Issue ID: September 277
On 4 August, Helen Jenkins finished fifth in the women’s Olympic triathlon. While many had expected her to medal, Jenkins had in fact been nursing a knee injury since her last race in May.
So tell us about the injury, Helen.
Well I came back from San Diego and everything was fine. We’d [Marc, Helen’s husband and coach] decided not to do Madrid because my form was so good, so I decided to have five days off easy recovery, hardly doing anything before getting back into training.
After about four days of bike in the morning and swimming in the afternoons, I was kneeling down after a swim and I thought my knee hurts. I completely forgot about it and the next morning I woke up, went downstairs and thought my knee hurts again.
But you always have little aches and pains that you just ignore, so I went swimming and to be honest I couldn’t swim, I couldn’t kick my legs it was so painful. All I could do for two weeks was swim with the pool buoy, it was really bad. I went to see a few doctors, there was nothing on the scans, but there was a lot of pain.
So finishing fifth really was a fantastic achievement given your situation.
Yeah I’m proud of what I did considering the preparation I had. If anything that race gives me so much confidence because I was with the winners until 9k and I’ve literally had the worst preparation ever. If I’d been fully prepared I think I would have definitely had a medal. But you know, it’s sport, it’s unfair. I just got injured at the wrong time.
Were there any thoughts of pulling out before the race?
I think a lot of people would say, ‘you’re injured, why didn’t you pull out?” [But] it’s very hard to take yourself out of the race, and I think that with the results that I’ve had, I don’t think any of the other British girls had performed to that level anyway. Even though other girls that didn’t get selected for the team were probably thinking ‘I should have been in there’, I don’t think they would have got higher in the end.
How did your knee feel in the race?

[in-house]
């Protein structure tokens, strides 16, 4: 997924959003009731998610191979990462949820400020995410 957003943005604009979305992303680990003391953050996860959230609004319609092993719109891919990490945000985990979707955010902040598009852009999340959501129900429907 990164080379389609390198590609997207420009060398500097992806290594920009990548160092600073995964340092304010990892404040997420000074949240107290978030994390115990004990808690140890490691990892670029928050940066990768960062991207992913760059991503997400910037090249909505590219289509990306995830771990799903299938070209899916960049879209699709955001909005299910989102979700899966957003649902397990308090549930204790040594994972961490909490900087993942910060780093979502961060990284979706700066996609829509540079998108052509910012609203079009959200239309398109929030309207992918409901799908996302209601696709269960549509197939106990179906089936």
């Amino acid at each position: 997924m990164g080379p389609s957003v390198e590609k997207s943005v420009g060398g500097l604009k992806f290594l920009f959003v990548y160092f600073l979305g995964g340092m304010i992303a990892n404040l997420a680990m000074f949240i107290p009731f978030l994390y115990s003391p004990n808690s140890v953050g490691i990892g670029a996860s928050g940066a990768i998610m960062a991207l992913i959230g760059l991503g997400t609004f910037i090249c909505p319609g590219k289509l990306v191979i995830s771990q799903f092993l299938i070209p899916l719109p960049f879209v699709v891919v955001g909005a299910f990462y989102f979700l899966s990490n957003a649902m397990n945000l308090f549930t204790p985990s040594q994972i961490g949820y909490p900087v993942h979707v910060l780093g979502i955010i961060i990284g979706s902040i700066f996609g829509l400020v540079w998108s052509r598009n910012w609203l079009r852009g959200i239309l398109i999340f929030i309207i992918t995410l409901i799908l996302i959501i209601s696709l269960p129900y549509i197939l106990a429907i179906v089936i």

I didn’t feel it in the race because you know when you’ve done a hard session you’re not thinking about the pain, you’re in the race, you’re in the moment. But as soon as I stopped, I thought, ‘yeah, that hurts’. I’d also taken a lot of painkillers, which helped during the race.
Talk us through that team strategy you employed.
We knew that I had problems and so the best way to perform was to be in that front pack. I had the wrong spot on the pontoon, but it worked well in the end. When we were together Lucy [Hall] controlled the pace, when the pace dropped she went to the front and picked it up if anyone attacked. I needed to save my legs for the run cause I knew I hadn’t had much running practice, so Lucy covered any breaks.
What was it like watching the men’s race?
It was amazing to watch, and I was more emotional than I thought I would be. We’re not really close, but we are close as teammates and to watch them do what they did, I was so happy for them. I thought I might be quite envious of that because it could have been me, but it wasn’t like that at all, I was happy to be part of the team.
So you were happy with the final result.
Yes definitely, and in the women’s race, too. But in the men’s, those three have been the best three athletes over the last couple of years. I saw Javier [Gomez, silver medallist] after the race and he said at Beijing he was fourth because he was injured, and he said ‘next time…’ as in it’ll be my turn next time to medal. That was nice of him to say that.
In the women’s race I was obviously so disappointed it wasn’t me on the podium, but those three girls were all true triathletes. There were no opportunistic runner who just ran through at the end, all three all-round athletes on both podiums.
What was Marc’s reaction when you first saw him post race?
I was pretty upset, and he just said, “You’re not doing this now.” There were so many people on the floor crying, and you look at them and think, ‘You have to be aware of your level and standard’. They’re crying and I’m thinking, ‘You’ve been 20th in every other race, what did you expect?!’ I’d won my last race, I had more reason to be upset than them! You have to hold yourself together and do it at the right time. There are many people that have helped me and supported me, especially in the last 10 weeks to get me to the start line. I’m so disappointed for them as well, cause they’ve put so much into what I’ve done and what I’m doing.
Who makes up your support team?
It’s mainly my physio Dan Grimstead, he works for the sports council in Wales. And then there’s Louise Jones my psychologist. I’ve known her since I first started doing triathlon so we’re good friends too. But all of the British Tri team, too, because I wouldn’t have got to the start line without them. People say that but I couldn’t walk the week before the race, so…
How did you deal with that setback psychologically?
I had to go into the race thinking I could win, which was quite hard but there was a point where I thought that. You would have seen at the start of the run I was at the front, that’s the way I race – I thought I’ve gotta do that because if I don’t people are gonna know that I’m not right. You have to race how you always race. That was the aim really because I had to believe I could win.
Part 2 tomorrow, when Helen talks about her future, penalties in tri and Lucy Hall's potential in the sport. Helen was speaking on behalf of Speedo (www.speedo.co.uk).
Image: Delly Carr/ITU